Reasons for wanting to learn Welsh

For me however, there are other reasons not provided on the administrator’s list, which during my most recent stay at Nant Gwrtheyrn I pondered for some time. What exactly is it that I am searching for in this strange, alluring, beautiful if sometimes hostile – both in climate and culture – country located less than forty miles to the west of the place where I was born? 

Welsh Learners

In his book History on our Side, a memoir of the 1984-1985 miner’s strike in Wales, Hywel Francis speaks of a collectivism and sense of community throughout the South Wales Valleys, the spirit of which saw those communities through months of what could only be described as state persecution. It was of course this collectivism and sense of community that Thatcher set out to crush in the 1980’s. The miners’ strike had little if anything to do with uneconomic pits. 

Set against the harsh reality of post-Imperialist, post-Thatcherite, post-Brexit Britain it is perhaps easy for me to view Wales through rose tinted glasses,  to make of it a type of Shangri-la for a dispossessed idealist. None-the-less I still see something of that sense of collectivism and community in parts of Wales, the enterprising ventures of Carl Clowes at Nant Gwrtheyrn being a case in point. It is a culture that for me stands out against the vacuity of the post-imperialist individualism propagated by corporate Britain and its establishment benefactors. In truth this individualism is nothing more than the denigration of individuals into units of consumption, who more often than not render themselves addled by cheap alcohol and bloated by junk food. I see that we have now reached a point where neo-capitalist ideology, neo-liberalism, Thatcherism, call it what you will, is so engrained in the consciousness of the British people that nothing is seen to have value unless it creates wealth. In this respect learning Welsh will always be seen as a fancy, an addition to a wish list subject to available funds (always, of course, in limited supply).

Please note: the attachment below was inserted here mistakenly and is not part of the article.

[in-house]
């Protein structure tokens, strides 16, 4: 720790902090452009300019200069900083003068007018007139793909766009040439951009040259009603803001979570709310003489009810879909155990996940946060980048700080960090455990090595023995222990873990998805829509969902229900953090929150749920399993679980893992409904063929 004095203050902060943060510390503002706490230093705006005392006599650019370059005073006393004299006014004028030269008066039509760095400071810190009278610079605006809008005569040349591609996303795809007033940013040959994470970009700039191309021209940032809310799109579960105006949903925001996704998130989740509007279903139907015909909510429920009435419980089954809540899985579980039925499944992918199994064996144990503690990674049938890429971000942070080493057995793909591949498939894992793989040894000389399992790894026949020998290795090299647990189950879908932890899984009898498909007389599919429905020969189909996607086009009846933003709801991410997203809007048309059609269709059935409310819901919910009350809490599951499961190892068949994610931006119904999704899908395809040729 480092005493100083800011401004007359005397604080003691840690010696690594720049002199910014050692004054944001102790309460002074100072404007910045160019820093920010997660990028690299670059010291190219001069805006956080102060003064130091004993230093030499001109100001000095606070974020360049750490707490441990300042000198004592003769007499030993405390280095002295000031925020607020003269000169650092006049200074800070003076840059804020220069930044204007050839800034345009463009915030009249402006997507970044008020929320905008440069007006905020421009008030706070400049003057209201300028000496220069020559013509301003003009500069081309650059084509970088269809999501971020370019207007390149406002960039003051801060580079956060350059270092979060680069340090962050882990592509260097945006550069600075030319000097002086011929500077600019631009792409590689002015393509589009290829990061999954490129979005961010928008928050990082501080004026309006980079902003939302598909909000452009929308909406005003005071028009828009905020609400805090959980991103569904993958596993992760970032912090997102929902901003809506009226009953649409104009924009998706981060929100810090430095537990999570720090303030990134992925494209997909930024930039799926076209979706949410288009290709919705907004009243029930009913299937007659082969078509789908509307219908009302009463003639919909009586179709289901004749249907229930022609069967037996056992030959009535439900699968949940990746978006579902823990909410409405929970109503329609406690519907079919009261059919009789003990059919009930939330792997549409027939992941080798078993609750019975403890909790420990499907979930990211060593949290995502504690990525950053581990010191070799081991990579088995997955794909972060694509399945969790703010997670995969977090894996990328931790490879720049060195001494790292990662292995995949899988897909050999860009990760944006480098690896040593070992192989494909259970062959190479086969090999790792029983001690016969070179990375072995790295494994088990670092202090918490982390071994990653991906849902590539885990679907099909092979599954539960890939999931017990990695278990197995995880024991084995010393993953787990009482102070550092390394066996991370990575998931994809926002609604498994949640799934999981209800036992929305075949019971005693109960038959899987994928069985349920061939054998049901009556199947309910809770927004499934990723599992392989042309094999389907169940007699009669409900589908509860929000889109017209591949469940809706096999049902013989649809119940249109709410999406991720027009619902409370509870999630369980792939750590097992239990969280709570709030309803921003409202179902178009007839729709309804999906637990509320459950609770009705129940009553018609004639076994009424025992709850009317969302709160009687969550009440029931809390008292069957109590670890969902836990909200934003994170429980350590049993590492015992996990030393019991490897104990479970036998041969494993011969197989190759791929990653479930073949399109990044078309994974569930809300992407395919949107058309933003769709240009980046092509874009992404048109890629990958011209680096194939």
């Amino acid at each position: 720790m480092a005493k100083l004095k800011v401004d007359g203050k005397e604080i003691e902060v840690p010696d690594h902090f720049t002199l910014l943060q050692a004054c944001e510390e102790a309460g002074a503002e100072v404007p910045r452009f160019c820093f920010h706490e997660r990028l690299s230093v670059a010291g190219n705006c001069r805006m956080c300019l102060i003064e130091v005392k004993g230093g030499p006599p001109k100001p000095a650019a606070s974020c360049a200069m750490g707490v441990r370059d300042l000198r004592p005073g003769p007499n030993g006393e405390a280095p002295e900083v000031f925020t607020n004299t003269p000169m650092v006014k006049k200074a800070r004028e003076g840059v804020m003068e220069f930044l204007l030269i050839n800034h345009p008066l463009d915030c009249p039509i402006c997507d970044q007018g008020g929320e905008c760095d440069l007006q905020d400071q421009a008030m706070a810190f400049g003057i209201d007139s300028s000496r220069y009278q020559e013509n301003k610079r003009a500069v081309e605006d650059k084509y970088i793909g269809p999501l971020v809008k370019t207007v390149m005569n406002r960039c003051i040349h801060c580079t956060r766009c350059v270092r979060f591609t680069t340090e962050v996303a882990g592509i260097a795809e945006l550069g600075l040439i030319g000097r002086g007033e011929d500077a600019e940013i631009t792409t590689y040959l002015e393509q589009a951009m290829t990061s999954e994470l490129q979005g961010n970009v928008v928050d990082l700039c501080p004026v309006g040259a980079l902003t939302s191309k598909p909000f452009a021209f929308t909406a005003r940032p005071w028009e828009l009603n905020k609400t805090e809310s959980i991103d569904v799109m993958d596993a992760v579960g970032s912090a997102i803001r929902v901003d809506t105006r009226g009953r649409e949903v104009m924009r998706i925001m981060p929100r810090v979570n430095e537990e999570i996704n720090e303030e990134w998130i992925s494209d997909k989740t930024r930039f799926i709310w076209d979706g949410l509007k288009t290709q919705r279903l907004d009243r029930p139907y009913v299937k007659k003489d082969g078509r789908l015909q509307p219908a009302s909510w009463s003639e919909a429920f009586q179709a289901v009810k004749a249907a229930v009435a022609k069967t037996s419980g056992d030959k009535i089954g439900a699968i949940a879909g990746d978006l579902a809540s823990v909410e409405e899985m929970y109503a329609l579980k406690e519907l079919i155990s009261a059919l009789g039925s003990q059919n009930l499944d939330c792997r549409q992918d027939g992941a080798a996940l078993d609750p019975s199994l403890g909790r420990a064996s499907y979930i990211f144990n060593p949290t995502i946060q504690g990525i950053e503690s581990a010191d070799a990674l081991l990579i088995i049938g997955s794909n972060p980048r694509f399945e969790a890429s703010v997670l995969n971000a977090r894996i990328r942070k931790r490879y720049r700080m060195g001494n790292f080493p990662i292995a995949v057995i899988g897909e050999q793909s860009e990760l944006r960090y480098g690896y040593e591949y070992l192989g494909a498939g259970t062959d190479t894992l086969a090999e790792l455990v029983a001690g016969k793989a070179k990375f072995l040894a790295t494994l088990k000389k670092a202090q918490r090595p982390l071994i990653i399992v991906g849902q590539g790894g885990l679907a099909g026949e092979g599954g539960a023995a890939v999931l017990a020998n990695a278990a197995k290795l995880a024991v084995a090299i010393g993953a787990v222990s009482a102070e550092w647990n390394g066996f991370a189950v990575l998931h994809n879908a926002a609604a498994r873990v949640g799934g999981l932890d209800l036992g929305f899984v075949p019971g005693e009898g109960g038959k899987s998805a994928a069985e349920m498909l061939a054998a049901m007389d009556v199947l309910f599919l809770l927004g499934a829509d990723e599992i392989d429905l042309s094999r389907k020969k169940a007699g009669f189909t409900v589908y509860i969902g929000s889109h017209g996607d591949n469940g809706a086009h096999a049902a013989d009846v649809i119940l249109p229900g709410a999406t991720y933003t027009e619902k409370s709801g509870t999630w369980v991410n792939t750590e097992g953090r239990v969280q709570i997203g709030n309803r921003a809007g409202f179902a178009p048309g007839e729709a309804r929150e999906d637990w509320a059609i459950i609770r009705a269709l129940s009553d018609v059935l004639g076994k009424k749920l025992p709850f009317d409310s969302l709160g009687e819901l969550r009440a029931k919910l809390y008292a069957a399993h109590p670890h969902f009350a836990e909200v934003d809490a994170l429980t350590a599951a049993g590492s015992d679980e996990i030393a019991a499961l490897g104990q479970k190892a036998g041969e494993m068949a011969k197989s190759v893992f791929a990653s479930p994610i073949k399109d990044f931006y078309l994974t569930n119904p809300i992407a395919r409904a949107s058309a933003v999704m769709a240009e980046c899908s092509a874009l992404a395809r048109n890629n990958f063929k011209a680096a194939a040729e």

Nant Gwrtheryn

It would be easy for me to wax lyrical about my relationship with this curious nation, especially as I have for much of my life chosen to remain in England to take advantage of the economic security of life there. None-the-less, the history, culture, people, places and yes, the language of Wales have figured large in my past, continue to do so in my present, and, God willing, will do so for many years to come. 

Spirits of Fire and Flood

At 854m in height, Arenig Fawr lays no claim to be amongst the mightiest of peaks in Snowdonia. The late W. A. Poucher ranked the rocky summit of this remote mountain as 24th in an ordinal list of the Welsh Peaks. But a mountain is more than a mere measurement of its ascent above ordnance datum, as obsessive peak-baggers and list tickers may fail to acknowledge. It is a massif of geological history, an eco system of flora and fauna, a facilitator of meteorological phenomenon, a catalyst of story, myth and legend, a home of spirits from an earlier age.

Afon Tryweryn
Afon Tryweryn

I first fell under the spell of this less well known area of the Welsh mountains as a student at Aberystwyth University. As Michaelmas term progressed and the nights began to draw in around the somewhat claustrophobic collegiate town, we looked with increasing anticipation to our weekend forays into the Welsh countryside to find space and light. And so we stumbled across the mountains to the south of Llyn Celyn, since when something has called me back time and time again.